Spark Java uses foreach / foreachpartition of dataframe

Time:2021-3-11

Spark has been updated to 2. X, and dataframe is under the control of dataset, so the API is unified accordingly. This article is no longer applicable to version 2.0.0 and above.


Dataframe natively supports direct output to JDBC, but if the target table has self increasing fields (such as ID), then dataframe cannot write directly. because DataFrame.write (). JDBC () requires that the schema of the dataframe and the table structure of the target table must be completely consistent (even the order of the fields must be consistent), otherwise it will throw an exception. Of course, if you choose rewrite in savemode, spark will delete your original table, and then generate one according to the schema of the dataframe…. Field types can be very, very exotic….
So we had to go through DataFrame.collect (), turn the whole dataframe into list < row > to the driver, and then write it through the native JDBC method. However, if the volume of dataframe is too large, it is easy to cause driver oom (especially, we generally do not allocate too much memory to the driver). It’s a real tangle.
Looking at the JDBC source code of spark, we find that in fact, we use the foreachpartition method to insert the data of each row in each partition of the dataframe. So why can’t we use it directly?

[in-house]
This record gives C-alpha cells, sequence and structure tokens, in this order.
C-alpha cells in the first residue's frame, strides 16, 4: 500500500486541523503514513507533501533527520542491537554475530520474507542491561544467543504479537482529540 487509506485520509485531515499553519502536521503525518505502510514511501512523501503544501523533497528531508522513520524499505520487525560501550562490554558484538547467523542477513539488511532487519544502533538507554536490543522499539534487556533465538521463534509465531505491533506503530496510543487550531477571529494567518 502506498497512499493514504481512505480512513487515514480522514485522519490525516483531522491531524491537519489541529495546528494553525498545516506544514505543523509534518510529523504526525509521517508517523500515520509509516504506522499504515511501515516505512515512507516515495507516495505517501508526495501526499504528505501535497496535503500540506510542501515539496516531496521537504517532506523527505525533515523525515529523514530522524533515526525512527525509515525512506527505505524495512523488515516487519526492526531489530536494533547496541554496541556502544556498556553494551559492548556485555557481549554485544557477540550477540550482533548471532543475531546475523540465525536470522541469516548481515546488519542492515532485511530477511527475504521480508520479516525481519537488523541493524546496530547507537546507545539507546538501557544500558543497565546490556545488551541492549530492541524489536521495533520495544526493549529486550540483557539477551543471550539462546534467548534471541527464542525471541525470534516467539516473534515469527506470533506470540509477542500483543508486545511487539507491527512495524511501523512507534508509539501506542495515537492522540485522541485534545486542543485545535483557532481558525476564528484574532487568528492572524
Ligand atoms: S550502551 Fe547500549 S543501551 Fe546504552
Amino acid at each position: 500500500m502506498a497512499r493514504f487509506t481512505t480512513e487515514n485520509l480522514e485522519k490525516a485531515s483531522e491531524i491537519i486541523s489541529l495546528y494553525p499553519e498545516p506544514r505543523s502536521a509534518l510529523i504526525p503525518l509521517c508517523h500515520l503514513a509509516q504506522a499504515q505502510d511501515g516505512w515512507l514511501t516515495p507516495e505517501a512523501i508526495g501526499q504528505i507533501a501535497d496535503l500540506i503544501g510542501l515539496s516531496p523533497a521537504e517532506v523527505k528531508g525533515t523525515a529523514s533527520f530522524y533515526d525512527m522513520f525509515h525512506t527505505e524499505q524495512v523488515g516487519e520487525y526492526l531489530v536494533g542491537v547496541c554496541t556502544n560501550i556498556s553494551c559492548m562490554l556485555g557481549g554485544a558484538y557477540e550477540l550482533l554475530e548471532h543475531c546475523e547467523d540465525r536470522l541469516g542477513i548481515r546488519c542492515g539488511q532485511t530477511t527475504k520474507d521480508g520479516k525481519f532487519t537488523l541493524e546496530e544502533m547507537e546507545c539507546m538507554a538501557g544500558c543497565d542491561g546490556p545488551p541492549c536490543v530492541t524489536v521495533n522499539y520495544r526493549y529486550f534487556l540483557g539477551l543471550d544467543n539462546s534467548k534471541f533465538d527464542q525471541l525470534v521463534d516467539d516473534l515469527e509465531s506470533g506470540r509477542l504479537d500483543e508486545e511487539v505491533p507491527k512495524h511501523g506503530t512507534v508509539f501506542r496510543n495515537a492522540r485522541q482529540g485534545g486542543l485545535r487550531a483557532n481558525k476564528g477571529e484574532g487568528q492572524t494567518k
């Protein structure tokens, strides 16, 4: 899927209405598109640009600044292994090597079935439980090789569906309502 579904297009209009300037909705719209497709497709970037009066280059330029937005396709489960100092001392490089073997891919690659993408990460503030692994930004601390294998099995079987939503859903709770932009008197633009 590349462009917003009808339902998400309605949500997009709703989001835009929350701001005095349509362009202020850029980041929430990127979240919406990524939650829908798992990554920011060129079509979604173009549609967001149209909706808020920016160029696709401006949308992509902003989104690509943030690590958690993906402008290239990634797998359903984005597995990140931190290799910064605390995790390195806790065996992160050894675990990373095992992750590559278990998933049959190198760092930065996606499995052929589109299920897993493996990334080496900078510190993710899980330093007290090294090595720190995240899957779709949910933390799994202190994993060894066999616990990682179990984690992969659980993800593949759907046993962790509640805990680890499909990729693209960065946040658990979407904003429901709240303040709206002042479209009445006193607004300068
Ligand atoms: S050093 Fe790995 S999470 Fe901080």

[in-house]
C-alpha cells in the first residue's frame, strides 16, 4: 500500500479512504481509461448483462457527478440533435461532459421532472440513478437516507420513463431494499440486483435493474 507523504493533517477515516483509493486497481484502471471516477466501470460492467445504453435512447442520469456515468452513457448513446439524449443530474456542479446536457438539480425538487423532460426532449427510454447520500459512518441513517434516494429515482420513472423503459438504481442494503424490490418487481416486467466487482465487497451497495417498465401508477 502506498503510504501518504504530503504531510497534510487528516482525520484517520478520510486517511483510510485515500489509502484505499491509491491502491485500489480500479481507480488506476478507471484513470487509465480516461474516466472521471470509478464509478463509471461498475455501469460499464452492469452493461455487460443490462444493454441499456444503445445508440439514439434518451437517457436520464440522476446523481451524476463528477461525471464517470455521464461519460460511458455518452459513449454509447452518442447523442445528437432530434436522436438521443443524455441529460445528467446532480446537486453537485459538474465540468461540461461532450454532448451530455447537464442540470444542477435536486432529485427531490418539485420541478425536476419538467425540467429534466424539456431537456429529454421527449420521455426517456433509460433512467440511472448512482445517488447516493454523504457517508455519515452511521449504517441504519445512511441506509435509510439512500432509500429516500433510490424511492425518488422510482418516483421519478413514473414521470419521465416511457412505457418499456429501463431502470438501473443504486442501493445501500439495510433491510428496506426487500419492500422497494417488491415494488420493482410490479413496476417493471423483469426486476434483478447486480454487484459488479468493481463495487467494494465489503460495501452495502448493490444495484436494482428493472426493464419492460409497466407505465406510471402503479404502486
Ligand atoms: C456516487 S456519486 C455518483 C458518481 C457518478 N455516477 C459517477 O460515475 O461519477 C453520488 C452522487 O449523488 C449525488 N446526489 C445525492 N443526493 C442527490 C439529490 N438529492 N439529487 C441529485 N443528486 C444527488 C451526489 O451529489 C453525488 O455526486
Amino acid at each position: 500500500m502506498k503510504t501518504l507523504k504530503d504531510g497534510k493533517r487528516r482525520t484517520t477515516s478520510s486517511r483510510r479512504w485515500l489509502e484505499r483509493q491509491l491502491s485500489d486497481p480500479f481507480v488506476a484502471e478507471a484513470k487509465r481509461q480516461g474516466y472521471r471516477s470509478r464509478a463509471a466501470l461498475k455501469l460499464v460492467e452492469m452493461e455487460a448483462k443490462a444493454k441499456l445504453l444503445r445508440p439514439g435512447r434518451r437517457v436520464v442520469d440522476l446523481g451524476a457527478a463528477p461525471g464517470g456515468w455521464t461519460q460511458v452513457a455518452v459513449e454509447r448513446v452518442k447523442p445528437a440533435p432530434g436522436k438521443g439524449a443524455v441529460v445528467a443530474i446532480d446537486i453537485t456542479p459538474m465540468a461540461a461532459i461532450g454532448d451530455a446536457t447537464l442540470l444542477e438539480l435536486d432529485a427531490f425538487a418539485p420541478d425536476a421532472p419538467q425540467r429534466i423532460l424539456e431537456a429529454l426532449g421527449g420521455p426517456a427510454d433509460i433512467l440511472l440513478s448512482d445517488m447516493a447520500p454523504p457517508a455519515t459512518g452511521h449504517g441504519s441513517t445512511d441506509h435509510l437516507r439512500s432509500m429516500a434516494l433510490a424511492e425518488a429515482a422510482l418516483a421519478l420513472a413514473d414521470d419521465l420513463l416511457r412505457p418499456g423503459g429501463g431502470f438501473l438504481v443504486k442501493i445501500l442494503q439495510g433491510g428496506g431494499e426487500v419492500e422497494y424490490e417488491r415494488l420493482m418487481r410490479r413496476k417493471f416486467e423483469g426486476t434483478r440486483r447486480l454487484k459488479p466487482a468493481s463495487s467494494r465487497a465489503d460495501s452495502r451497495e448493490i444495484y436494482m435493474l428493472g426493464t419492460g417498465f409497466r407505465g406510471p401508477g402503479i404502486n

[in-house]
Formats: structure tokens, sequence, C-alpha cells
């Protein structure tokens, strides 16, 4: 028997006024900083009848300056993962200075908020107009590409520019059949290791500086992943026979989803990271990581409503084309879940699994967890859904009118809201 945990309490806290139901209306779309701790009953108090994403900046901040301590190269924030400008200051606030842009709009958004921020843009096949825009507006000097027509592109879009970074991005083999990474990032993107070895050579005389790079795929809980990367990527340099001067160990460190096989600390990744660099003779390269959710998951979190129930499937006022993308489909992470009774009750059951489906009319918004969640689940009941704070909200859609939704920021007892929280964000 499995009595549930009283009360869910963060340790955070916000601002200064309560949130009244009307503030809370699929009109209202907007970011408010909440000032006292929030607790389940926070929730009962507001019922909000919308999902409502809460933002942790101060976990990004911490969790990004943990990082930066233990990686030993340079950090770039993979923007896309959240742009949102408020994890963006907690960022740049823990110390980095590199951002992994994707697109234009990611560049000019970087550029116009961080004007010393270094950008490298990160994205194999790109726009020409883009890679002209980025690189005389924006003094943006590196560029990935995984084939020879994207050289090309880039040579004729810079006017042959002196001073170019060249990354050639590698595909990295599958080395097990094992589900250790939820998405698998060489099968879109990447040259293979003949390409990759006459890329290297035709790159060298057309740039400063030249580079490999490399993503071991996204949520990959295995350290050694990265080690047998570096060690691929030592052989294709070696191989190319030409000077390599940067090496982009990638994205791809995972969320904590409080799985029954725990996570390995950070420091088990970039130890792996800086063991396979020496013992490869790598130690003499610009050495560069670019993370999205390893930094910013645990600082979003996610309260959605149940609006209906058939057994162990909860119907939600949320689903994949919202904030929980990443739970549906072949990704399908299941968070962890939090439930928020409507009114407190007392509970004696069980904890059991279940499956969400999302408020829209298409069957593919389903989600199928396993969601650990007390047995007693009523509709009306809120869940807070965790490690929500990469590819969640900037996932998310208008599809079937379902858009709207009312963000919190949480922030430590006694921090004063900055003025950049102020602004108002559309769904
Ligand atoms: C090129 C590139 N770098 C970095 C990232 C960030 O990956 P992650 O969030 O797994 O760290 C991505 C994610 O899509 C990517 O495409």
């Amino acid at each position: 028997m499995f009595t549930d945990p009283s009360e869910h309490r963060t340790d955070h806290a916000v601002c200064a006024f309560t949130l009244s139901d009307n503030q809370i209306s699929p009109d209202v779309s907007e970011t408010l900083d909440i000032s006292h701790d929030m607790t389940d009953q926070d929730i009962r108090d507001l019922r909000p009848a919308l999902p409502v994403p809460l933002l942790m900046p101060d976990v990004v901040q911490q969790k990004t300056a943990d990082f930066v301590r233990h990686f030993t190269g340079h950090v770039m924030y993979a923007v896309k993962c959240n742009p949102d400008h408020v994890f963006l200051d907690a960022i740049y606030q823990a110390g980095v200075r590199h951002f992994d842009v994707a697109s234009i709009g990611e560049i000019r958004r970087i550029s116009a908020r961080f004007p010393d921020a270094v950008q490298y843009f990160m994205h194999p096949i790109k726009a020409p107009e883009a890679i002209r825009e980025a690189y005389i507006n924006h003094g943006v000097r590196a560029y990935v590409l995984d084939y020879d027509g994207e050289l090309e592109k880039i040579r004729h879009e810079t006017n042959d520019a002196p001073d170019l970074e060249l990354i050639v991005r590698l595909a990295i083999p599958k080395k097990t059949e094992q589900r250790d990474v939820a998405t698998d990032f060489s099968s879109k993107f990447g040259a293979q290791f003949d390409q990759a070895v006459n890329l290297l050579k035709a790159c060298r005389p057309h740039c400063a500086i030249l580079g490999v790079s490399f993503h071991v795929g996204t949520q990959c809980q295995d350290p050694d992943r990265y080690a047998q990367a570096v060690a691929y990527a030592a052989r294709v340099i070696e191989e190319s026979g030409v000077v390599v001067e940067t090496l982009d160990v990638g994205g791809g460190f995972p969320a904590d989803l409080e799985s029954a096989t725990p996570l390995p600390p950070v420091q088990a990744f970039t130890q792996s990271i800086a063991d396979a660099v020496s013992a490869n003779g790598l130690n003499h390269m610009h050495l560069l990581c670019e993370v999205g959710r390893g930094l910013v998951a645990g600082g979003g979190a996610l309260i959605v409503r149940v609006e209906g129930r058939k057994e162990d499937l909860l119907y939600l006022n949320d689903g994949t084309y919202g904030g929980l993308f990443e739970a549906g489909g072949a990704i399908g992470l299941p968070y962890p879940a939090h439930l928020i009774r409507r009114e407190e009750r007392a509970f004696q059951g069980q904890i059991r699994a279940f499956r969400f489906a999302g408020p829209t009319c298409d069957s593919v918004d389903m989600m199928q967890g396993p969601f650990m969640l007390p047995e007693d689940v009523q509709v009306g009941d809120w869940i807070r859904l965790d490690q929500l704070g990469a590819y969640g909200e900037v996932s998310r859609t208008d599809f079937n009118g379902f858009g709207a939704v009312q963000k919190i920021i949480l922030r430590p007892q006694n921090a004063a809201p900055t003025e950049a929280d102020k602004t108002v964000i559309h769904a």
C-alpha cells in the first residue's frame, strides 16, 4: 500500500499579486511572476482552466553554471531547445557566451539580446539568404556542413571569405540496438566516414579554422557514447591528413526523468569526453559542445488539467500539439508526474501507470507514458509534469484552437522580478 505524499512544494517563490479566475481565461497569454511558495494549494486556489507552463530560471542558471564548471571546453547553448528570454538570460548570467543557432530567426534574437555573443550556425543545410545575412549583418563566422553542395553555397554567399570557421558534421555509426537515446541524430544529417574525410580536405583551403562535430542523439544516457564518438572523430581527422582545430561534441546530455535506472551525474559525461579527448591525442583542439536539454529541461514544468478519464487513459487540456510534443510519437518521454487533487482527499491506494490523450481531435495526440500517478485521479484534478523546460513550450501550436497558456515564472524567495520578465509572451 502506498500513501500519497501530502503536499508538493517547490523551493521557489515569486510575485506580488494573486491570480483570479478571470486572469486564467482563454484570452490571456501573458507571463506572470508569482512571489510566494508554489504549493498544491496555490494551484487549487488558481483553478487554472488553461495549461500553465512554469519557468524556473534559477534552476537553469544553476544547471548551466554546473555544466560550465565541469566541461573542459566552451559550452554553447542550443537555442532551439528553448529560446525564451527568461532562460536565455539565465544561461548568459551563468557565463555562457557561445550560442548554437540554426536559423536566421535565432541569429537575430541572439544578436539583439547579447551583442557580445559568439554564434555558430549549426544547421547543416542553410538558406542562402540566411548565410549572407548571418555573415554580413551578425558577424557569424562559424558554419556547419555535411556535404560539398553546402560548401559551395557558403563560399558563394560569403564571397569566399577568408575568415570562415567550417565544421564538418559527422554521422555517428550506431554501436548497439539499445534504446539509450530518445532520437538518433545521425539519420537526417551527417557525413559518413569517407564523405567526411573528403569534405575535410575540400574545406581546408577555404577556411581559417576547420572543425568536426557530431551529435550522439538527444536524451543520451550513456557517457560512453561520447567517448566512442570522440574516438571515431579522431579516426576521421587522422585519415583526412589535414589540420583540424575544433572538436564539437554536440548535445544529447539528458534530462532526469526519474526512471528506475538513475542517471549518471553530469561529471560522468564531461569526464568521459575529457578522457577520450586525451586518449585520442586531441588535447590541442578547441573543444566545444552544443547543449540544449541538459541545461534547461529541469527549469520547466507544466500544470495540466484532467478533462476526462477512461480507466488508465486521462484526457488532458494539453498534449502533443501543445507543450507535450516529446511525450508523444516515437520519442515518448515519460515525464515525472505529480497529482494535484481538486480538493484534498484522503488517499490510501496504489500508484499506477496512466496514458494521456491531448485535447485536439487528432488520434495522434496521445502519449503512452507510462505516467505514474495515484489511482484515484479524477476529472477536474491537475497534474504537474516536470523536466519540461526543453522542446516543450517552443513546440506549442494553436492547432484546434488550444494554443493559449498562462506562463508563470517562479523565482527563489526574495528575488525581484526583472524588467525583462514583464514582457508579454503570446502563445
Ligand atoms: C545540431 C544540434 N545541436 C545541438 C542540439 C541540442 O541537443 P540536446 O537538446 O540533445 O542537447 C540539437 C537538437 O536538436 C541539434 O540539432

Spark JdbcUtils.scala Part of the source code:

  def saveTable(df: DataFrame,url: String,table: String,properties: Properties = new Properties()) {
    val dialect = JdbcDialects.get(url)
    val nullTypes: Array[Int] = df.schema.fields.map { field =>
      dialect.getJDBCType(field.dataType).map(_.jdbcNullType).getOrElse(
        field.dataType match {
          case IntegerType => java.sql.Types.INTEGER
          case LongType => java.sql.Types.BIGINT
          case DoubleType => java.sql.Types.DOUBLE
          case FloatType => java.sql.Types.REAL
          case ShortType => java.sql.Types.INTEGER
          case ByteType => java.sql.Types.INTEGER
          case BooleanType => java.sql.Types.BIT
          case StringType => java.sql.Types.CLOB
          case BinaryType => java.sql.Types.BLOB
          case TimestampType => java.sql.Types.TIMESTAMP
          case DateType => java.sql.Types.DATE
          case t: DecimalType => java.sql.Types.DECIMAL
          case _ => throw new IllegalArgumentException(
            s"Can't translate null value for field $field")
        })
    }

    val rddSchema = df.schema
    val driver: String = DriverRegistry.getDriverClassName(url)
    val getConnection: () => Connection = JDBCRDD.getConnector(driver, url, properties)
    // ****************** here ****************** 
    df.foreachPartition { iterator =>
      savePartition(getConnection, table, iterator, rddSchema, nullTypes)
    }
  }
 

Well… Since Scala can be implemented, Java should be able to play as his father!
Let’s look at the method prototype of foreachpartition

def foreachPartition(f: Iterator[Row] => Unit)

It’s also a favorite anonymous function of functional languages… I hate to write lambda, so let’s implement an anonymous class. The abstract classes to be implemented are: